“In my heart/ there’s a place called swamp-land/ nine parts water/ one part sand5”
The early 80s are the days of body horror, the pinnacle of animatronic hard-visual-effect-technology and the entering of HIV/AIDS into the collective Western Consciousness6.
There is an argument that all horror is to some extent fixated on the body and as such there is no such thing as a non-body horror. This would follow from the dual observations that our traditional lineage of horror narratives all feature a corruption of a body (whether ours, or the mirror of the Other) and that horror involves the threat or realisation of the transformation of a body through violence, moving from a familiar and operational thing, to something else all together.
However, this defining branch of popular cinema in the earlier years of the 80s is quite specific. John Carpenter moves from the recent supernatural revenge horror of Halloween and the Fog to the cellular eruption of The Thing. Similarly David Cronenberg shifts the role of the body to one of central reconfiguration and instability with Videodrome7. looking wider there is Re-Animator, The Howling, Wolfen, An American Werewolf in London and on and on. These are films which respond to a fear not of the Communist Other of without but the de-unification of the self (the self as a network which might be re-configured rather than a monad). However, what is also happening here is a change in society's view of the materiality of the body, as we obsess not simply on the threat of viral change, but on an increasingly drawn out look at the change itself. The camera lingers on the splatter of blood and the alteration of form (the monster change...) and this act becomes the distancing catharsis of self administered de-sensitization8.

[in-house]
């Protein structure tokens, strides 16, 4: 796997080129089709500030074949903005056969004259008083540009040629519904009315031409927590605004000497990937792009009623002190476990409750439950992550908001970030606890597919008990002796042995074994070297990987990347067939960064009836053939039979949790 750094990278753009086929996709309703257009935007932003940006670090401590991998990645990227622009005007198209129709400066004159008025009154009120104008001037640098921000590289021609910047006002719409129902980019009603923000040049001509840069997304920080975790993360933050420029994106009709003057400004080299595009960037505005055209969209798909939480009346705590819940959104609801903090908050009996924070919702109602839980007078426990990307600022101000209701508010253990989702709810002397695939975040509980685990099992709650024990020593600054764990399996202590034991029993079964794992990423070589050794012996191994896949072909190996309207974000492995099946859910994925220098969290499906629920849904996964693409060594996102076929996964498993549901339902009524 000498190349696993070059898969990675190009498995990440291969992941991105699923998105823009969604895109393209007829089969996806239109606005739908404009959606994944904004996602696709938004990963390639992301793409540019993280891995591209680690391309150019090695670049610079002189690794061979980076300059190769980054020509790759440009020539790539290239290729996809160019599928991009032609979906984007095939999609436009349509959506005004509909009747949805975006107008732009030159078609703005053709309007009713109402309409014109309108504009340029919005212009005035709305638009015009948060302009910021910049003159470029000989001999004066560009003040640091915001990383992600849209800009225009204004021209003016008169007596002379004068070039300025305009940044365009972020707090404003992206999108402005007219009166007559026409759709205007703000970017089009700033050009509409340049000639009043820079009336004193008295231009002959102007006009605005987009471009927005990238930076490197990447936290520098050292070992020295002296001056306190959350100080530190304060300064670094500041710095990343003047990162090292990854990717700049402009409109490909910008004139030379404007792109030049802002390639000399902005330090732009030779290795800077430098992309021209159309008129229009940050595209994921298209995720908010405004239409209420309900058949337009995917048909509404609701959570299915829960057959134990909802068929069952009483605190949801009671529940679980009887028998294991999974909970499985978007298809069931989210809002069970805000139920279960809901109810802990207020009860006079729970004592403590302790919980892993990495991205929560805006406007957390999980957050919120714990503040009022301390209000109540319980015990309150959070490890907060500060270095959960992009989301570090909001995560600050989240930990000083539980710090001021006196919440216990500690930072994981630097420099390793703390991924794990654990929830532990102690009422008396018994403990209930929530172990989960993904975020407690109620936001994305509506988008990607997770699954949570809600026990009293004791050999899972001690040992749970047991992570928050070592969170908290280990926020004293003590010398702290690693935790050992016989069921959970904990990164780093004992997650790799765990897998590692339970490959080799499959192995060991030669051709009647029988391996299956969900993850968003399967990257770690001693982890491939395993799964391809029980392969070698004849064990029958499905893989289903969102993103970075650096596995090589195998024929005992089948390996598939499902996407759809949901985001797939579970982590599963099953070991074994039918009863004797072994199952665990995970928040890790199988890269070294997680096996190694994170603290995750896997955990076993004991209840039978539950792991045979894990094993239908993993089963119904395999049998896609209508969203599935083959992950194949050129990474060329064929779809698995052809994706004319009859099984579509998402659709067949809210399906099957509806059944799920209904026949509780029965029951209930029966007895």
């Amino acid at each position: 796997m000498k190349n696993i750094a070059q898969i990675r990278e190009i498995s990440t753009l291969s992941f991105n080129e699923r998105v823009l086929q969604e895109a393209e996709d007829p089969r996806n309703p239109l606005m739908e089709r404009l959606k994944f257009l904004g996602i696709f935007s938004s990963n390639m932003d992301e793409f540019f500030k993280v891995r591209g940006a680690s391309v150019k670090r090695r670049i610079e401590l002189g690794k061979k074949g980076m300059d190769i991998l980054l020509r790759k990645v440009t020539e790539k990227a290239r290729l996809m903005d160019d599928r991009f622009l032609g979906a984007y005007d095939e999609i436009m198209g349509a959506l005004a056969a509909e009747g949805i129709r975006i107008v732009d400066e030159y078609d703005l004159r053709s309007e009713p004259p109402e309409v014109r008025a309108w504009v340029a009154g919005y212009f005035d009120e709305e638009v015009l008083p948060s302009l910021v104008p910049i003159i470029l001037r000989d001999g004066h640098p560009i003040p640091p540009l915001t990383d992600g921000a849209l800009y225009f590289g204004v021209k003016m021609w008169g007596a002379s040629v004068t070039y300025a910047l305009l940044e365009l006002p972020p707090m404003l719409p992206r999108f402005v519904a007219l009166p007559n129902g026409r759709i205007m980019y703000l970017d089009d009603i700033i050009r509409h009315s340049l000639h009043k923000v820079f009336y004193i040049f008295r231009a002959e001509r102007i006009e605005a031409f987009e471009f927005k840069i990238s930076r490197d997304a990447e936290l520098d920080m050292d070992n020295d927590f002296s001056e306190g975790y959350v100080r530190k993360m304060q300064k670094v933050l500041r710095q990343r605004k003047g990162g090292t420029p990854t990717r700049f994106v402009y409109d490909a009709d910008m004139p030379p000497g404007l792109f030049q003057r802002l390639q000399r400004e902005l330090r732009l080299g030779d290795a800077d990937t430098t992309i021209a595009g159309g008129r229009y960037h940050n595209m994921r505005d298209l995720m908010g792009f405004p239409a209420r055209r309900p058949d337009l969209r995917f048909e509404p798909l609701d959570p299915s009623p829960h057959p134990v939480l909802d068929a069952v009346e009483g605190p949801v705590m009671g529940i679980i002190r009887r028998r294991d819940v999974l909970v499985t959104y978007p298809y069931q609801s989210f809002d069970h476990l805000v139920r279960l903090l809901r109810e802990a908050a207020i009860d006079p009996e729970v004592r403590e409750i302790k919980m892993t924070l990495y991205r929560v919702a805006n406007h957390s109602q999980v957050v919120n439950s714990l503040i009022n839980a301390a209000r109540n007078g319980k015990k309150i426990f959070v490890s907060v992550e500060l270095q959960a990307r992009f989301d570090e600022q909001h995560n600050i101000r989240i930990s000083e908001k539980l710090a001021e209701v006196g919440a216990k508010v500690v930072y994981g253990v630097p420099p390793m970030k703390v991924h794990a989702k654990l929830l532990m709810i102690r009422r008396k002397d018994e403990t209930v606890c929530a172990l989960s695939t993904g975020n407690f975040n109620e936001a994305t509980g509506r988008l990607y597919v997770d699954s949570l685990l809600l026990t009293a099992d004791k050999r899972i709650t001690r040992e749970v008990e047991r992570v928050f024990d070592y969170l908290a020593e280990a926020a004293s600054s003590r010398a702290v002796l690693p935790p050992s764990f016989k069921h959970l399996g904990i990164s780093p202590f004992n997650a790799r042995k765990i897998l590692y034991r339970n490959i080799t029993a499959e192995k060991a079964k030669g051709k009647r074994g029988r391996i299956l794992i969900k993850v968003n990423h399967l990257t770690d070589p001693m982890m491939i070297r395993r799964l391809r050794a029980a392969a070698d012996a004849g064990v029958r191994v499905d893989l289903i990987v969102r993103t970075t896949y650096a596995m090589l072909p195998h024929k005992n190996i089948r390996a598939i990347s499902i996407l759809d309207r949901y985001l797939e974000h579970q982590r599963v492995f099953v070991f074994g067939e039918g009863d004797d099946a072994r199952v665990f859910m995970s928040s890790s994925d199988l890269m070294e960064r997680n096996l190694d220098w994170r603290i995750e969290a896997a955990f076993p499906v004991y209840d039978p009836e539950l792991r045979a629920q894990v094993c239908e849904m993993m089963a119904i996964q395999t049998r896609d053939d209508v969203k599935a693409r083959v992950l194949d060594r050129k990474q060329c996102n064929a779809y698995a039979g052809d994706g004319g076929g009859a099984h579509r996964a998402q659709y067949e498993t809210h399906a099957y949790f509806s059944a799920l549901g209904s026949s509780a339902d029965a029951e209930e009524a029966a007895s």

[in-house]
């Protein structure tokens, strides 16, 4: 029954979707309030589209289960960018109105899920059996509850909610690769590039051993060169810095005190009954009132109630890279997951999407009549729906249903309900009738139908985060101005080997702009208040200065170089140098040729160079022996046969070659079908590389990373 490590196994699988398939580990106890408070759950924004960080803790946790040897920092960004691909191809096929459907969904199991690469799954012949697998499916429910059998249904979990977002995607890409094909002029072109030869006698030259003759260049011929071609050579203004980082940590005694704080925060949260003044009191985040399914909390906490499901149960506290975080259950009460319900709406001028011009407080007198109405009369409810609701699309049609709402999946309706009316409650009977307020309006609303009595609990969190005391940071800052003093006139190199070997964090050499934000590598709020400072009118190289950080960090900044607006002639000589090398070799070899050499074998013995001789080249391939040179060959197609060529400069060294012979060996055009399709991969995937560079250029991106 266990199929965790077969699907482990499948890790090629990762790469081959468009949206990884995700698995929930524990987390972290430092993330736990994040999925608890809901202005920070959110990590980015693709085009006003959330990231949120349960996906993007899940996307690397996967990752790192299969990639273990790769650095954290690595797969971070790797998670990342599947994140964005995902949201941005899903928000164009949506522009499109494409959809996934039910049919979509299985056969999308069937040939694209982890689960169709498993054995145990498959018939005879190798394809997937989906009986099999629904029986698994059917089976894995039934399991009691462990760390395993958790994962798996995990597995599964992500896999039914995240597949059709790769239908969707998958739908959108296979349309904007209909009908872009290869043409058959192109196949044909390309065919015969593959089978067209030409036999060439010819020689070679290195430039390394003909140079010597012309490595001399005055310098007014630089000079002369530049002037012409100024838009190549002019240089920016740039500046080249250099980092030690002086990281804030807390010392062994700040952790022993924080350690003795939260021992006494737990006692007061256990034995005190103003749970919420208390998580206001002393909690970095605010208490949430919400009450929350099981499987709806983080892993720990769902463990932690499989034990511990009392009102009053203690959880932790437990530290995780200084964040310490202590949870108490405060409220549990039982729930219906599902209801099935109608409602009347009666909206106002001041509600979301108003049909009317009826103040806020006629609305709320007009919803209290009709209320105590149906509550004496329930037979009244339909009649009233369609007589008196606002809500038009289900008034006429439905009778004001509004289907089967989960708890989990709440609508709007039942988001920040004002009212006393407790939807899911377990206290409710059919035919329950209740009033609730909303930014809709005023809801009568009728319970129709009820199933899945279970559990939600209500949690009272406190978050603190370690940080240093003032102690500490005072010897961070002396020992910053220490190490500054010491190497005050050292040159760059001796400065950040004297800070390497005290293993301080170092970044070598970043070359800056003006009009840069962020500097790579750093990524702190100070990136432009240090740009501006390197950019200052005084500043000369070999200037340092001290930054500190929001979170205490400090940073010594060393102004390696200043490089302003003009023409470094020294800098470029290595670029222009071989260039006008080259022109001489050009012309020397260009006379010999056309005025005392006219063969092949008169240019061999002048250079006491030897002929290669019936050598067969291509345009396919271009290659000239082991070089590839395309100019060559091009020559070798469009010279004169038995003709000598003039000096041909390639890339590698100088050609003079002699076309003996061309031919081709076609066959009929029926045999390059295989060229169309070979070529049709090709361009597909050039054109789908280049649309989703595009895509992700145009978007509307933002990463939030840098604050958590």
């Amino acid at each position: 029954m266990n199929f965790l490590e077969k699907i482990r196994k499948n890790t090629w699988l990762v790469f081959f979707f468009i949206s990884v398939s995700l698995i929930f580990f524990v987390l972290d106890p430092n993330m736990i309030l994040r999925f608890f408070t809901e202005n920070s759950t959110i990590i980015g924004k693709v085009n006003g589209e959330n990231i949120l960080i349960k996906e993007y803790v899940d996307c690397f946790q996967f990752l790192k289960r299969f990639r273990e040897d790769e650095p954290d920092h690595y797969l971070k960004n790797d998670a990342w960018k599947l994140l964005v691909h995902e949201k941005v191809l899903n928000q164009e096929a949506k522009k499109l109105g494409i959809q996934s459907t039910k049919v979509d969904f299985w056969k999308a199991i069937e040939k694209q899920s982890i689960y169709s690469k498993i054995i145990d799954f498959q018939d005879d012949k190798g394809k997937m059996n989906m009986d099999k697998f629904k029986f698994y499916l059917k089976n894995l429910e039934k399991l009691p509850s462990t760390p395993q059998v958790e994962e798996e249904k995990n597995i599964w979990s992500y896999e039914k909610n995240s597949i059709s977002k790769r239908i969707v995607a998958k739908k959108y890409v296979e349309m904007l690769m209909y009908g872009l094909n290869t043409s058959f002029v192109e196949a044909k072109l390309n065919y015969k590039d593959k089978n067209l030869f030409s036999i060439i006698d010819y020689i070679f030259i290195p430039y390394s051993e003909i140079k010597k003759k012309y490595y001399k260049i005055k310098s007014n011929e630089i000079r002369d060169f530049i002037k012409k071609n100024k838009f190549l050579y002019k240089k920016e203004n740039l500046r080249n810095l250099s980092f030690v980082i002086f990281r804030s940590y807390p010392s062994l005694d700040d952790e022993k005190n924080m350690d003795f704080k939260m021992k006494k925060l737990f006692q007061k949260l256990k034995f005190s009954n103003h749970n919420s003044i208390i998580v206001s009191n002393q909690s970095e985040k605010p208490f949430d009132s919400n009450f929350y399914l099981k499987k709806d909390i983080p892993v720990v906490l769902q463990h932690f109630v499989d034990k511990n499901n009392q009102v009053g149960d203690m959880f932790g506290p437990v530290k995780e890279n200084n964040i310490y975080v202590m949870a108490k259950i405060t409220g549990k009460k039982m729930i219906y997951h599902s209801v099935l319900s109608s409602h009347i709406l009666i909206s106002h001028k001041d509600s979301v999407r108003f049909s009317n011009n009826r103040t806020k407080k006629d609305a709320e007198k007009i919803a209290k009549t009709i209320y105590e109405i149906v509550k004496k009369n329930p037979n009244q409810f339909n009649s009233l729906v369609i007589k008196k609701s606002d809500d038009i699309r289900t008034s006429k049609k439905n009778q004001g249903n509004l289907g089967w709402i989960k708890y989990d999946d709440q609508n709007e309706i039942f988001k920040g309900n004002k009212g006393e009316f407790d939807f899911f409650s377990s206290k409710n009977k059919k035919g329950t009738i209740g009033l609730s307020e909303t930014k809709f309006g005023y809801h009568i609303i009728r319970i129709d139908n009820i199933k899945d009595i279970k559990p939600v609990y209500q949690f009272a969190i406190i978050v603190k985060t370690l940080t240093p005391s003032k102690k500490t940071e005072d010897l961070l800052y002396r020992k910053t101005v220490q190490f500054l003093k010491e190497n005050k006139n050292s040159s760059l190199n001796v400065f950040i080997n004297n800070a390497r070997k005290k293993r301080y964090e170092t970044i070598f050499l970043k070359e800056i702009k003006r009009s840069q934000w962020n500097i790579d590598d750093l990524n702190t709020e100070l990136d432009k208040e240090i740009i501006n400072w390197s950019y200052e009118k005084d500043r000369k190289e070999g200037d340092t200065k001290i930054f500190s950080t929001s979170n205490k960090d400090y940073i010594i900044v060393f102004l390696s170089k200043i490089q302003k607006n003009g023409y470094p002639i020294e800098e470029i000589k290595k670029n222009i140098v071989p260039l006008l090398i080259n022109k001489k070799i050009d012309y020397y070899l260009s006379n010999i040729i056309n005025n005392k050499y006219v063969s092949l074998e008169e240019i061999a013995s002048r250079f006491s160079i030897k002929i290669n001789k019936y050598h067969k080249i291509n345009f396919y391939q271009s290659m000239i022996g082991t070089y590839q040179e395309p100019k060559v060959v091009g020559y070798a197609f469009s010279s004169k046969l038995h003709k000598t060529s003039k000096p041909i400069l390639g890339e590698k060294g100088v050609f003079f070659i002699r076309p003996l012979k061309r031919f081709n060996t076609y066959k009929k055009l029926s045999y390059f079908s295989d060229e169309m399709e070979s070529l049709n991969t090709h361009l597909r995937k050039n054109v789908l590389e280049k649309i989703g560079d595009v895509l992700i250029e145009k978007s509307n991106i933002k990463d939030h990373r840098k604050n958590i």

What has happened is an abuse of matter, an abuse of dirt. Through pushing depiction of the unstable borders of the self into a bloody hyper-real (and despite how the rubber looks to our now jaded eyes, hyper-real is just what The Thing was) representation, a connection with the real of muck was dulled significantly. This is what makes Come and See so shocking in 19849 (in the 70s it would have been fine, nature has mostly been left to it's own existence in this decade, whether by disinterest or respect10) it is true dirt, even-handed and real.